Today, she’s following a much different path: providing resources to people struggling with poverty and homelessness as chief operating officer for CityRelief. The faith-based organization uses retrofitted school buses to provide hot meals, hygiene kits, and more to people in disadvantaged neighborhoods.
“It’s the hardest job I’ve ever done,” said Conklin, who started as a volunteer in 2016. “But this is what I’m meant to do, and I love the work.” She became CityRelief’s chief operating officer a year later, and since 2020, she’s also served as the interim CEO.
The Cooperstown, New York, native “immediately fell in love” with Marymount after taking a tour of the Tarrytown campus on the recommendation of a family friend. “I came to Marymount to study fashion and English,” Conklin said. “But after seeing a few theater productions at the college and taking an amazing drama class with professor Ron Weyand, I realized that I loved everything about that. It had really tapped into my passion.”
Conklin credits Marymount not only with helping her discover her love of drama, but also for providing opportunities that allowed her to explore and grow that love. “I came from a small town and went to a small college, but my worldview was expanding through all of these experiences I had via Marymount,” she said. “One was study abroad; … the other was the internship program.”
During a semester abroad, she studied film and media at Sterling University in Scotland. And during her senior year at Marymount, Conklin interned at Guiding Light in New York City. Those experiences reinforced her passion, and Conklin decided to attend the Royal Academy of Dramatic Arts in London after graduation.
“To this day, I encourage internships within our company, and we take their roles seriously,” Conklin said.
At a Crossroads
While in London, Conklin met her husband, actor Ritchie Coster. When the couple returned to the U.S., they embarked on a cross-country camping tour before settling in New York, where Conklin reconnected with the team at Guiding Light and signed on as a temp. She worked her way up from assistant to executive assistant, then associate producer, production assistant, associate director, and finally producer.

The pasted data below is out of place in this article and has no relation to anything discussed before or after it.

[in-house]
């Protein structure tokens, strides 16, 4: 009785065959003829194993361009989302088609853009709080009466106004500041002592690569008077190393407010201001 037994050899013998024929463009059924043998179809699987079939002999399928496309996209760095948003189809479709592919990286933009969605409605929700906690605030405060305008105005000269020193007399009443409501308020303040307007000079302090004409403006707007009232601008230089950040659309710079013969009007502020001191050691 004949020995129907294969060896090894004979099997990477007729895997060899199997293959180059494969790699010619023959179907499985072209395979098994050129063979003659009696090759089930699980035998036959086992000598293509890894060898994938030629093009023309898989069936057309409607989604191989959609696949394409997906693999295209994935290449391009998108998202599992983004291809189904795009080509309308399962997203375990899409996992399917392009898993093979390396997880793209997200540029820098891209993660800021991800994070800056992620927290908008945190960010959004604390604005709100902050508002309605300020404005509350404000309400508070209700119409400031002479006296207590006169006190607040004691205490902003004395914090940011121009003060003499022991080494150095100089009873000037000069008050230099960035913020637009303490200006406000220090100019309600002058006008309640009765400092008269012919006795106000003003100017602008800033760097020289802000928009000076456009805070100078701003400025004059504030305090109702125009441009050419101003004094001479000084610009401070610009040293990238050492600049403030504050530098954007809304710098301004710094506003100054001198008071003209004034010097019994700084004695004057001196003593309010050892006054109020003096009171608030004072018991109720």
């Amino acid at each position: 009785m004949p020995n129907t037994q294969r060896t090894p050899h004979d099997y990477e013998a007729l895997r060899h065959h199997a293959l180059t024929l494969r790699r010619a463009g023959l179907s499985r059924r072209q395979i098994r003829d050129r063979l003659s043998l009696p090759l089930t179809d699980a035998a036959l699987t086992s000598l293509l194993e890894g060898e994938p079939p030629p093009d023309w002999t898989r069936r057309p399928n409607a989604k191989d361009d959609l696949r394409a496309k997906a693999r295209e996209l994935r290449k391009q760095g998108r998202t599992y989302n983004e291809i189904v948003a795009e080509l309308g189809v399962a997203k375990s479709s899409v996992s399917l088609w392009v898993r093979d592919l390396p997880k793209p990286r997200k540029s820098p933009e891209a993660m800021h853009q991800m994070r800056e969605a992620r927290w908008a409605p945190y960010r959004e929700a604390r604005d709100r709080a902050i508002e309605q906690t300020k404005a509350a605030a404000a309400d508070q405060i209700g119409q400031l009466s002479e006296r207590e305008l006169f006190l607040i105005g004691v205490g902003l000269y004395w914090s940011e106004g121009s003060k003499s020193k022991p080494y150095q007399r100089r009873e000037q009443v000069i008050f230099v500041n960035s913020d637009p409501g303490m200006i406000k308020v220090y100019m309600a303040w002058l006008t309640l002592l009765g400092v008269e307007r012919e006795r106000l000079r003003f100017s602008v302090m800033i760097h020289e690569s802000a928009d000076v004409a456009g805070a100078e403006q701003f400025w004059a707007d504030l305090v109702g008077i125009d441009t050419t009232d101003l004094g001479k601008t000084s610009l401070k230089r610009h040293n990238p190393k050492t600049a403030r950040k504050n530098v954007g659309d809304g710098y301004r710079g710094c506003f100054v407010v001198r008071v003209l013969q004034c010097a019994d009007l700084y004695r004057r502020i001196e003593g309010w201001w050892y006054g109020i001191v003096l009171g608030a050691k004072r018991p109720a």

“In 2007, my team and I won the Daytime Emmy Award for Best Show for an episode that I’d produced,” Conklin said.
However, daytime TV was changing: In the ‘90s, there were 11 soap operas on network TV; today, there are only three. In 2009, CBS canceled Guiding Light, and in 2010 Conklin’s career path took a turn when she began working at lifestyle brand Lululemon.
“I managed the Lincoln Center store and co-created their corporate training programming,” she said. “It was an amazing experience, but … I was at a crossroads moment in my life.” After five years with the company, Conklin said she began to ask, “What else is there?” She got her answer after praying for guidance with Bobby Lewis, senior pastor at New Light Baptist Church in East Harlem, where she is a member.
“I prayed for my life to be used,” she said. “Up until then, my choices had been planned out and strategic. I now asked God: If I’m meant to be or do something else, you need to place me there.”
Conklin resigned from Lululemon on a Friday afternoon, and 12 hours later an acquaintance from church suggested that she contact CityRelief. Soon, Conklin was volunteering.
The organization has eight locations in New York City and New Jersey, using its fleet of buses and shuttles “to not only provide a meal, but to build relationships and trust and to meet people at their point of need.” Conklin said that fundraising and partnership development are big parts of her job. Recently, she completed a certificate in executive leadership from the Wharton College of Business at the University of Pennsylvania.
She said that CityRelief also offers weekly “service vacations” during which volunteers from all over the country help with the mobile outreach.
“It is fun, meaningful, and aligns with our shared Christian faith,” she said of the work. “As written in the book of Isaiah 58: ‘Is it not to share your food with the hungry, and to provide the poor wanderer with shelter?’”
Interview conducted by Rena Micklewright, MC ’90.